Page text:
Research and Creative Work

In the College of Architecture and Planning at the University of Colorado Denver, students and faculty engage directly with our vibrant city, dynamic community, and magnificent landscape by working on real projects that make a real difference. 

Community-Based Narrative Story Maps of the Lost Auraria Neighborhood

Date: 11/1/2021
Principal Researchers: Brian Page

Unit: Department of Geography and Environmental Sciences 

Project Abstract: This research addresses the relationship of CU Denver to its urban renewal roots.  The goal of this place-based project is to acknowledge, document, and commemorate what was removed and those who were displaced in the early 1970s to make way for the Auraria campus.  The project uses digital methods to develop and disseminate new information about the lost Auraria neighborhood.  Over the past several years, we created a robust historical GIS for the original Auraria district – an area of more than one and a half square miles -- featuring six high-resolution georeferenced digitized map layers and six high-resolution georeferenced digitized aerial photographic layers.  This project uses these GIS layers to generate prototype narrative story maps that combine a) digital visualizations of the old neighborhood, and b) digital stories based upon the experiences of people who once lived and worked in the district.  The research is being conducted in consultation with our community partner, the Auraria Historical Advocacy Council (AHAC).  The ultimate aim of the research is to use the prototype story maps as the basis of multi-year external grant proposals to the State Historical Fund at History Colorado and the National Endowment of the Humanities (NEH) Digital Humanities Advancement Grants program.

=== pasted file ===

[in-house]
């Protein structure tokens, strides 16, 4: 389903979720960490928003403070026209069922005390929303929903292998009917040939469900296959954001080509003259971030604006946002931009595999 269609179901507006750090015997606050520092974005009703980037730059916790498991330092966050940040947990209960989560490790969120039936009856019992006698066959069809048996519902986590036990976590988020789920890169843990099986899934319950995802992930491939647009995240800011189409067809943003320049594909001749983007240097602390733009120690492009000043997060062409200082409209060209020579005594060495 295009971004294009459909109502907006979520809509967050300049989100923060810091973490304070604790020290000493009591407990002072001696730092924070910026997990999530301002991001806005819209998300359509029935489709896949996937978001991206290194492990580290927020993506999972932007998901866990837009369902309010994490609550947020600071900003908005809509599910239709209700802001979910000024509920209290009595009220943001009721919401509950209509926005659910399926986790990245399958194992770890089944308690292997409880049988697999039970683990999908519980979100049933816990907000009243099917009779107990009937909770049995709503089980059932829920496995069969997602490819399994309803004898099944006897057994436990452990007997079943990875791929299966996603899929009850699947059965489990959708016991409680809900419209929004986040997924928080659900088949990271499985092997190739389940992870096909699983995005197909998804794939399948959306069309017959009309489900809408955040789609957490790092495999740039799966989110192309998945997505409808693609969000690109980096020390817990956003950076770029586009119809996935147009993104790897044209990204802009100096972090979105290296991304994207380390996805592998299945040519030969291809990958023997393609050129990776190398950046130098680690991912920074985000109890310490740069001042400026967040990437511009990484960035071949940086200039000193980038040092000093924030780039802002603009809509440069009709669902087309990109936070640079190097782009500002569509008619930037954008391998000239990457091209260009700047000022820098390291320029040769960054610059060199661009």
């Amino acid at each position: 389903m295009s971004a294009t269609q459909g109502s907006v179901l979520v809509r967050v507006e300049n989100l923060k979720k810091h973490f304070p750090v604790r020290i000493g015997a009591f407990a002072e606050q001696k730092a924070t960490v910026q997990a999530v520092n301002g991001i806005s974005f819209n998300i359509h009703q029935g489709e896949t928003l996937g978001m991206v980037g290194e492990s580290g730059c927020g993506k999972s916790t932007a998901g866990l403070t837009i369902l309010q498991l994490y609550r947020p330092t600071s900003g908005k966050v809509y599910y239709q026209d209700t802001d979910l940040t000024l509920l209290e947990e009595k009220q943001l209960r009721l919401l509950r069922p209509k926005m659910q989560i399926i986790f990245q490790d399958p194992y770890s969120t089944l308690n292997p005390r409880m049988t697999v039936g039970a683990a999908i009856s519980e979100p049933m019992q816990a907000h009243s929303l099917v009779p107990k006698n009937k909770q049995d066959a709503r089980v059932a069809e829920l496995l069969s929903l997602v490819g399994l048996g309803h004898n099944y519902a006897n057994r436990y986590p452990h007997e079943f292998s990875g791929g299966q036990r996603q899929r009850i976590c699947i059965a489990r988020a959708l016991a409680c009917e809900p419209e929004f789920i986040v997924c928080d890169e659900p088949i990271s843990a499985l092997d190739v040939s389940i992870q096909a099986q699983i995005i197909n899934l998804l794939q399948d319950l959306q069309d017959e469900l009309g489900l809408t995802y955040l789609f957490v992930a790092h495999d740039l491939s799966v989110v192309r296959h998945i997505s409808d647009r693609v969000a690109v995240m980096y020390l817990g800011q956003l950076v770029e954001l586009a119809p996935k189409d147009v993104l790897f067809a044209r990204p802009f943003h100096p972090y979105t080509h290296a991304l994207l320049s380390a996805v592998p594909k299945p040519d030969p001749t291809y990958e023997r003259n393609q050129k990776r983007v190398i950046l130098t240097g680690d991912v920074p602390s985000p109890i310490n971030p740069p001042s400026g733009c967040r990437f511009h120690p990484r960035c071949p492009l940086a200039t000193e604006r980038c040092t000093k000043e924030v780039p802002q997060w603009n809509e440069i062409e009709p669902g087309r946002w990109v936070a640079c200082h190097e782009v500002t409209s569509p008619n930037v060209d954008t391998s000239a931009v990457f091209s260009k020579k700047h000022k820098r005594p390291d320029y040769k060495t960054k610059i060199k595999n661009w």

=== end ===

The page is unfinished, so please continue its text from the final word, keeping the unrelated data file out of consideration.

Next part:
brian-page-editedBrian Page Bio: I am Brian Page and I have a PhD in Geography from UC Berkeley.  I am an Associate Professor in the Department of Geography and Environmental Sciences at CU Denver, where I have been on the faculty since 1992.  I specialize in research on the historical development of urban places from a political-economic perspective using archival methods, visual methods, field study, and geospatial science.  Regionally, I have active interests in both the United States and China.  Specific research topics include urban landscape history, digital landscape reconstruction, urban renewal and redevelopment, gentrification, social displacement, historic preservation, and the relationship of cities to the natural environmental.  My research has been supported by the Woodrow Wilson Foundation, the National Science Foundation, the Newberry Library, History Colorado, and the University of Colorado Denver. 

Photo Credit:  Liza Lagman Sperl

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